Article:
Sound — 6
Over thirty years since their inception, what's always made NOFX a purist's kind of punk band is their "give no sh-ts" demeanor, spearheaded by the erratic Fat Mike. Whether it's his dependably sardonic lyrics aimed at the holy, the political, or his own band, or his outrageous conduct that's even compelled him to allegedly piss in everyone's drink at Emo's (it was later proven that he did not actually do it), Mike's persona is still one of punk's finest - and hell, it was only a couple of months ago that Mike kicked a fan in the face at a show in Australia, and then made it up to that fan by letting him get a revenge kick.
It's antics like this that inevitably brought the idea of NOFX making a documentary series, entitled "NOFX: Backstage Passport," for Fuse TV in 2012. Taking all opportunities to perform anywhere in the world, the show portrays the numerous scenarios the band faces, whether involuntarily (like performing in absurd places and getting ripped off by shady promoters) or voluntarily (like getting wasted on illicit substances and going to S&M shows). With the channel renewing the series for a second season that's due in the near future, the band have released the official soundtrack to the series to tide over anticipation.
For the most part, "Backstage Passport Soundtrack" acts as a collection of NOFX rarities from their elaborate EP series from a decade ago, "7" Of The Month Club," with the sound spruced up. While some of the rarities brought back prove worthy of being revamped-like the swingy and hard-rocky "Insulted by Germans (Again)," the wah-pedal wielding "All My Friends in New York," and the half song/half goofy band skit "Arming the Proletariat With Potato Guns"-others end up feeling pretty filler. "No Fun In Fundamentalism," "Teenage Punching Bag" and "Last Night Was Really Fun" are simple and effortless punk cuts, while their cover of The Dickies' "Fan Mail" opens with a lead guitar solo in the near-exact mold as the opening guitar in Coaster's "We Called It America."
The few original punk songs on the album don't provide total solace, either. With the opening track "Backstage Passport" and the closing track "Punk Rock Passport" being sonically identical, the only track on the album that's truly fresh is the short and sweet (and sour) "The Greatest Country in the World." If anything, though, the most interesting moments on the soundtrack are the breaks from the frantic power-chord punk mayhem, which provide a helpful shake-up from the familiarity in sound. "I Melvin" is guitarist Eric Melvin's forlorn solo number where he plays an accordion, "We're Bros" takes acoustic guitar, piano, and strings to conjure a soft-hearted score (most definitely out of parody) and the acoustic version of the "Wolves in Wolves' Clothing" track "You Will Lose Faith" is yet another case of how surprisingly well NOFX songs sound unplugged (other cases for this are their acoustic versions of "My Orphan Year" and "13 Stitches," as well as the acoustic rendition of "Linoleum" as covered by Streetlight Manifesto).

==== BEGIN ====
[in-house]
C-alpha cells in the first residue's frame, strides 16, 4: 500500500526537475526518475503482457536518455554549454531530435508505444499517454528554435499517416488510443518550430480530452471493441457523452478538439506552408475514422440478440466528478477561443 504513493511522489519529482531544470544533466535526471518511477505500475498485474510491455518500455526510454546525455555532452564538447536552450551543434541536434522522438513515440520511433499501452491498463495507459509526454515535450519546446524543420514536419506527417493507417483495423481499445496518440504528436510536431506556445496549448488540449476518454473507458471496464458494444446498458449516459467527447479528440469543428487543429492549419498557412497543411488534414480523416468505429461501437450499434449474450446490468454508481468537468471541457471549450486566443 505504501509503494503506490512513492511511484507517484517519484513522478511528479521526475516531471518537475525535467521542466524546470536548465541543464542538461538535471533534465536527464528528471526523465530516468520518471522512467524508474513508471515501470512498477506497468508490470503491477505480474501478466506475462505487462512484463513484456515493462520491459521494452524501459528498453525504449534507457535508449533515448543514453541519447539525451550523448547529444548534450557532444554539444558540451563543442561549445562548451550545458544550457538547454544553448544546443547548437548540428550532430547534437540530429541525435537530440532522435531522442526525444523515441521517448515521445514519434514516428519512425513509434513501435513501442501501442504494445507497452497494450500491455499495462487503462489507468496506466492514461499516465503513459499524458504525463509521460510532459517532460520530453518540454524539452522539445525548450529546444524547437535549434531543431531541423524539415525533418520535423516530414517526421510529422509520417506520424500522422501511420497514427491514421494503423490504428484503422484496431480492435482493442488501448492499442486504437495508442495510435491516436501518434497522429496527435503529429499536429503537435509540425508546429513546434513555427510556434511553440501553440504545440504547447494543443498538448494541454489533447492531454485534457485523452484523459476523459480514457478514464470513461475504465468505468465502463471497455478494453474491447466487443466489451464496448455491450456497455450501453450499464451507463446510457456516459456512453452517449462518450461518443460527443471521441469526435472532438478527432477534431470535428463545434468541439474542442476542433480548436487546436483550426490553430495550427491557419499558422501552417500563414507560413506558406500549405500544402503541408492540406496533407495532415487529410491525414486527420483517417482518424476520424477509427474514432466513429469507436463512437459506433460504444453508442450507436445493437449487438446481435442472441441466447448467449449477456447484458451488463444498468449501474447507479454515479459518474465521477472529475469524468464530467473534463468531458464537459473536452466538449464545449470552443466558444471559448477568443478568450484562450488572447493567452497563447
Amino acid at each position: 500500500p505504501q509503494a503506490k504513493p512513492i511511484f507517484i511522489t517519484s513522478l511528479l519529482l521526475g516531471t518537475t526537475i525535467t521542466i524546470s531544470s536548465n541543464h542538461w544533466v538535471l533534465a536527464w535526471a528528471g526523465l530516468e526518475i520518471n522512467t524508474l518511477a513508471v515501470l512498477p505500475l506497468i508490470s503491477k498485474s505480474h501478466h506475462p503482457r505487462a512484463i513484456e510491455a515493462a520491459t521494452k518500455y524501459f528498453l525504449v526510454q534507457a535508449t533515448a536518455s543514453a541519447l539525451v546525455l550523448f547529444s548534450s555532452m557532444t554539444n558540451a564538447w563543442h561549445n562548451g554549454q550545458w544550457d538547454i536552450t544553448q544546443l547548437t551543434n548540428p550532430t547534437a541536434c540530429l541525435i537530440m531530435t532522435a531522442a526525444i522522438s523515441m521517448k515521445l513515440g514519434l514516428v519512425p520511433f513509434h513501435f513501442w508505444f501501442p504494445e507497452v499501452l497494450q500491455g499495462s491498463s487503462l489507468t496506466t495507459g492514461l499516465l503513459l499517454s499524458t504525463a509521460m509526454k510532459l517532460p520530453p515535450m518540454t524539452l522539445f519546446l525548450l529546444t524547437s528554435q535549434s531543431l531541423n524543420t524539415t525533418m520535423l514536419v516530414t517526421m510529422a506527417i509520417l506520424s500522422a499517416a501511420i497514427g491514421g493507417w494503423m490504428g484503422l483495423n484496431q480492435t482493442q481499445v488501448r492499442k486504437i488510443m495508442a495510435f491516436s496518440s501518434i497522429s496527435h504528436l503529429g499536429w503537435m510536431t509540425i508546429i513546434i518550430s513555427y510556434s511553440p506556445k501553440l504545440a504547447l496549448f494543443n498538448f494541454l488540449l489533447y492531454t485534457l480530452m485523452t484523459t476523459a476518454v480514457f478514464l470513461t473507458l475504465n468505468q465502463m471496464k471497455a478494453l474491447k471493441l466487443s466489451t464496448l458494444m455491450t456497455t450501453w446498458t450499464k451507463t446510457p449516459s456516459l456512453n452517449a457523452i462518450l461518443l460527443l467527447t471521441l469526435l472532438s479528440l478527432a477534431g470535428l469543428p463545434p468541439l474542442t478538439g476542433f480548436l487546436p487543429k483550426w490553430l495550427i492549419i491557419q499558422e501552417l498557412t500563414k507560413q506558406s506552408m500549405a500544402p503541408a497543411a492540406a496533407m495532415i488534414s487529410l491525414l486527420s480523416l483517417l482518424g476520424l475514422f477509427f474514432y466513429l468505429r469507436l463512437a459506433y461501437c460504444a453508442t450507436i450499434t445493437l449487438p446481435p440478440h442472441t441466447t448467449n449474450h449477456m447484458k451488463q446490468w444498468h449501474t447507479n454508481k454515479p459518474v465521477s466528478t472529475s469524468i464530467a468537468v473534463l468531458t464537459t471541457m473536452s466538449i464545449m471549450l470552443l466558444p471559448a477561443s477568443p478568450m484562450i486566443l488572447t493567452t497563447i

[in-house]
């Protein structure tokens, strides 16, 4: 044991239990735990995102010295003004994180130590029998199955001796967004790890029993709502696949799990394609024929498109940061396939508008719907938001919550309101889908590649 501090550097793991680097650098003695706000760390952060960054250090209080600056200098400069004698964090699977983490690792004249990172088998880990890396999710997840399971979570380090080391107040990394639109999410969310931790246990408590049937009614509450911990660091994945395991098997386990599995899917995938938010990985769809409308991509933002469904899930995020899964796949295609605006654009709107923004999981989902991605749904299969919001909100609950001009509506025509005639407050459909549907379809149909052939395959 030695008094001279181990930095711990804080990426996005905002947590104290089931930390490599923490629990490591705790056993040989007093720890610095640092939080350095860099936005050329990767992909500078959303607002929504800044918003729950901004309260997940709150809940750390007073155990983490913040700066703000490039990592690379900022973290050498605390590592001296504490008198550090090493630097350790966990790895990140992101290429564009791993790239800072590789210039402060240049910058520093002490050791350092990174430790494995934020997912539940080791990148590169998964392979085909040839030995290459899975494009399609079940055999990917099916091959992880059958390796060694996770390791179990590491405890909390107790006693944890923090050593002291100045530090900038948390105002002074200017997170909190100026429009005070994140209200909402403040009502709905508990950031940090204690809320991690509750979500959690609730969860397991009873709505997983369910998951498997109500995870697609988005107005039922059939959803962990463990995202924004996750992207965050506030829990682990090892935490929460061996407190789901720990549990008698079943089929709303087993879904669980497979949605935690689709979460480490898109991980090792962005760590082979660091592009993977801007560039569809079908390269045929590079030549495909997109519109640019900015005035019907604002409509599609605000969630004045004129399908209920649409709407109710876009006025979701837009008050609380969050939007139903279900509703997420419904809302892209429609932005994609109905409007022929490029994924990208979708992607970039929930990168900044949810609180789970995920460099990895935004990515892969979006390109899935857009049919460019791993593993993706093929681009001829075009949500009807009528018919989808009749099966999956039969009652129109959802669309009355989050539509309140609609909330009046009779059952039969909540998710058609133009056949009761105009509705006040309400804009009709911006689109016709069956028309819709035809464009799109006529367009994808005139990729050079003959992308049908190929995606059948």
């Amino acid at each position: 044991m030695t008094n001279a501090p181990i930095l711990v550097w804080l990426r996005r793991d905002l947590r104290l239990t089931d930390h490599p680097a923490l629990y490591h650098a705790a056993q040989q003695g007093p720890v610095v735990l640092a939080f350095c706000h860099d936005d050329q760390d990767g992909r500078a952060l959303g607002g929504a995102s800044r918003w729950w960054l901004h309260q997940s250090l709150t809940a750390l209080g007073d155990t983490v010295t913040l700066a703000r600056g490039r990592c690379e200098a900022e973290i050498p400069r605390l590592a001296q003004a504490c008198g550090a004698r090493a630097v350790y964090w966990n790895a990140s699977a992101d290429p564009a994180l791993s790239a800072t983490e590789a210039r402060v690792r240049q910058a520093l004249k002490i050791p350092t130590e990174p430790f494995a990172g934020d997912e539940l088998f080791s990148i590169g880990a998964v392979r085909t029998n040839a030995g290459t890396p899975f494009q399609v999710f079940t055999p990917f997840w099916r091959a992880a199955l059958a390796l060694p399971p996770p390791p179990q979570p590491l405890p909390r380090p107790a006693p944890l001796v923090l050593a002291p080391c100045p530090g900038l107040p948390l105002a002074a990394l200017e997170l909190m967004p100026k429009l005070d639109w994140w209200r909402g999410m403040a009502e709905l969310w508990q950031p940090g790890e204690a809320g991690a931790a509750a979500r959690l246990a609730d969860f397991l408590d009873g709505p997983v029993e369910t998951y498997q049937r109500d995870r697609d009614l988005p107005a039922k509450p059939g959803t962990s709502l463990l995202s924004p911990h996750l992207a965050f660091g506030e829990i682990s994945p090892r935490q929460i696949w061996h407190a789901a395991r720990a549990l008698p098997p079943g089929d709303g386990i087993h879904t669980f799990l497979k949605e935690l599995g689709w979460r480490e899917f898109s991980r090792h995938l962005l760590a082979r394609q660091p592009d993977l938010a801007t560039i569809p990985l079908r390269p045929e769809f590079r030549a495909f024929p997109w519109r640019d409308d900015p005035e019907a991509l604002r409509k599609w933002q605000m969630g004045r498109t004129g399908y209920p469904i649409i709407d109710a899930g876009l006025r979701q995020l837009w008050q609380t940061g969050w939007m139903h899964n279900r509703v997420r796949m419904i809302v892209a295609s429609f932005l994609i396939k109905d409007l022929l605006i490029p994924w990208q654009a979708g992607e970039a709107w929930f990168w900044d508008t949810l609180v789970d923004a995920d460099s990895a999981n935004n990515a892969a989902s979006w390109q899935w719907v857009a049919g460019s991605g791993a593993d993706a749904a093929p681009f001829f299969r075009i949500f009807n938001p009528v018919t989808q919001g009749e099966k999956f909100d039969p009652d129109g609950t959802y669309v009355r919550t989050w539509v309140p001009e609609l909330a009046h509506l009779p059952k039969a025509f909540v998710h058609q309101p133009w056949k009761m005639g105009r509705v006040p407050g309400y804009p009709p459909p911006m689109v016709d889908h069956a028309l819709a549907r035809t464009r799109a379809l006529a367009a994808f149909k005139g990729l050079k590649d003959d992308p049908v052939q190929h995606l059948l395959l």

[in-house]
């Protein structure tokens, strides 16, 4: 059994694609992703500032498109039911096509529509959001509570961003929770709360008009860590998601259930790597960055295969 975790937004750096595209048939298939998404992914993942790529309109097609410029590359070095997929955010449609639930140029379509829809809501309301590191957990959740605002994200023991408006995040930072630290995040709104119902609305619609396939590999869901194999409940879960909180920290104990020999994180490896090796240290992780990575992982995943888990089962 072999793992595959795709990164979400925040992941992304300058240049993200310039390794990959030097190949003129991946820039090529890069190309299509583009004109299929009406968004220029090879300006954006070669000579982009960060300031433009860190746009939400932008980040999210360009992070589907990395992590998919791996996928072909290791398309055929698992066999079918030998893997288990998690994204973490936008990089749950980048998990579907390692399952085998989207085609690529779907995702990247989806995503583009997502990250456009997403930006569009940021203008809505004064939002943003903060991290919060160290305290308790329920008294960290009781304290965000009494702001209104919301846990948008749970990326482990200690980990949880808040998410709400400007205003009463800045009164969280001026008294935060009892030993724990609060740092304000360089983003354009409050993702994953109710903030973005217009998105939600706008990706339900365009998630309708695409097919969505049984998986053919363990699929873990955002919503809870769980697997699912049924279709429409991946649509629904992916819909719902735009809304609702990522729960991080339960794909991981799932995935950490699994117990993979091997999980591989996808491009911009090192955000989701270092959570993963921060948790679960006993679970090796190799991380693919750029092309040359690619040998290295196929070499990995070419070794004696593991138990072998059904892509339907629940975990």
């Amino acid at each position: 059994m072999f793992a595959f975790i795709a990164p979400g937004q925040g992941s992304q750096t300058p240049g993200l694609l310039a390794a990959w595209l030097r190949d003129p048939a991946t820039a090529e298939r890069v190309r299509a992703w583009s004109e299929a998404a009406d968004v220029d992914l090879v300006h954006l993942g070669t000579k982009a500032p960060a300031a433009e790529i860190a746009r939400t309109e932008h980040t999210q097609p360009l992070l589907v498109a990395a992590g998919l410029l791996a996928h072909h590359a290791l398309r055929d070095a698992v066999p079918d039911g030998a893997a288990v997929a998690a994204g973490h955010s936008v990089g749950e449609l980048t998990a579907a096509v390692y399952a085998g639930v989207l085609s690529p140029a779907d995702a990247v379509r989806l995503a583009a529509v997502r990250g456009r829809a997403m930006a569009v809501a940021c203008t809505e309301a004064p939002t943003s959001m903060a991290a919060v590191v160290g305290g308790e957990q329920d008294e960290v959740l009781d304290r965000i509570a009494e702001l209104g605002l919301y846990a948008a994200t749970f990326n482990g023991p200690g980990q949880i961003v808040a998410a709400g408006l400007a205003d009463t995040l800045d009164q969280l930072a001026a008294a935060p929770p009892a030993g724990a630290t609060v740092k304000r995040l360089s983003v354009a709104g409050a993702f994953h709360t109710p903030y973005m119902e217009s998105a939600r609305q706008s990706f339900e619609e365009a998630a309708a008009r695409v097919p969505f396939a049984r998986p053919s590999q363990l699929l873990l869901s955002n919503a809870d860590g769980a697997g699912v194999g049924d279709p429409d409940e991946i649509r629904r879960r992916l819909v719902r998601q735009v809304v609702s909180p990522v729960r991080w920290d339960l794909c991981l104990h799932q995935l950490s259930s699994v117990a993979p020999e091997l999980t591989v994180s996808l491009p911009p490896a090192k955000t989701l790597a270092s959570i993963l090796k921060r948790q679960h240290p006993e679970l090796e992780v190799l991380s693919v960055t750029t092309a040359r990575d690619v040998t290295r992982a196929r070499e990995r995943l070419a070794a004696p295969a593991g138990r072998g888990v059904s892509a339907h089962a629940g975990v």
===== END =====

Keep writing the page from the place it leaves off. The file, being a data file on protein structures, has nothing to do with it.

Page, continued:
Lyrics — 7
As always with NOFX's work, the lyrics prove to be the most captivating element of the album, and for the most part, the signature egregiousness in Fat Mike's writing hasn't lost its fervor. The newest song, "The Greatest Country in the World," is their ode to South Africa, which of course just harps on the unflattering issues with the country, from the country's crime rate to the AIDS epidemic. This geographically-themed song fits well with the other ones of similar nature, like Mike's personal recounting of experiencing a handful of different countries and their cultures in "Insulted by Germans (Again)," and poking fun at the caricatured problems with living in New York in "All My Friends Live in New York." Outside of that theme, Mike still shows he can tell a cruel narrative with a smile when he sunnily talks about being responsible for letting a rich guy overdose and die in "Your Hubcaps Cost More Than My Car."
Of course, you'll run into some cases of underwhelming servings of lyrics. The extended lyrics found in the alternate version of the series' theme song "Punk Rock Passport" doesn't bring much more to the table, and when placed on the same album, "No Fun in Fundamentalism" feels like the lesser brother to the more popular "Leaving Jesusland (Live)." However, one could logically chalk it up to the fact that NOFX have written about 300 songs at this point, and they'd be the first to tell you that they'll miss the dartboard completely at times; as the final lyric in the album states perfectly, "we don't try really hard, we're NOFX."
Overall Impression — 5
While the low-bar catalog of songs from NOFX's old days will always stay worthwhile because of its raw irreverence and classic status, current-day NOFX have admirably raised the bar of quality in songwriting with their recent studio albums. With that being said, the collection of songs provided in "Backstage Passport Soundtrack" does not reach that bar that's been set. With only a few songs that wield some genuine intrigue (especially the acoustic cover of "You Will Lose Faith," and it should be stated that a NOFX acoustic album would be a promising endeavor), the majority of songs on here aren't essential listens. For those that want to collect every NOFX song no matter how rough or ridiculous, this is an easy buy, but for those that have been impressed and delighted by the band's last few remarkable albums, "Backstage Passport Soundtrack" is a noticeable step down.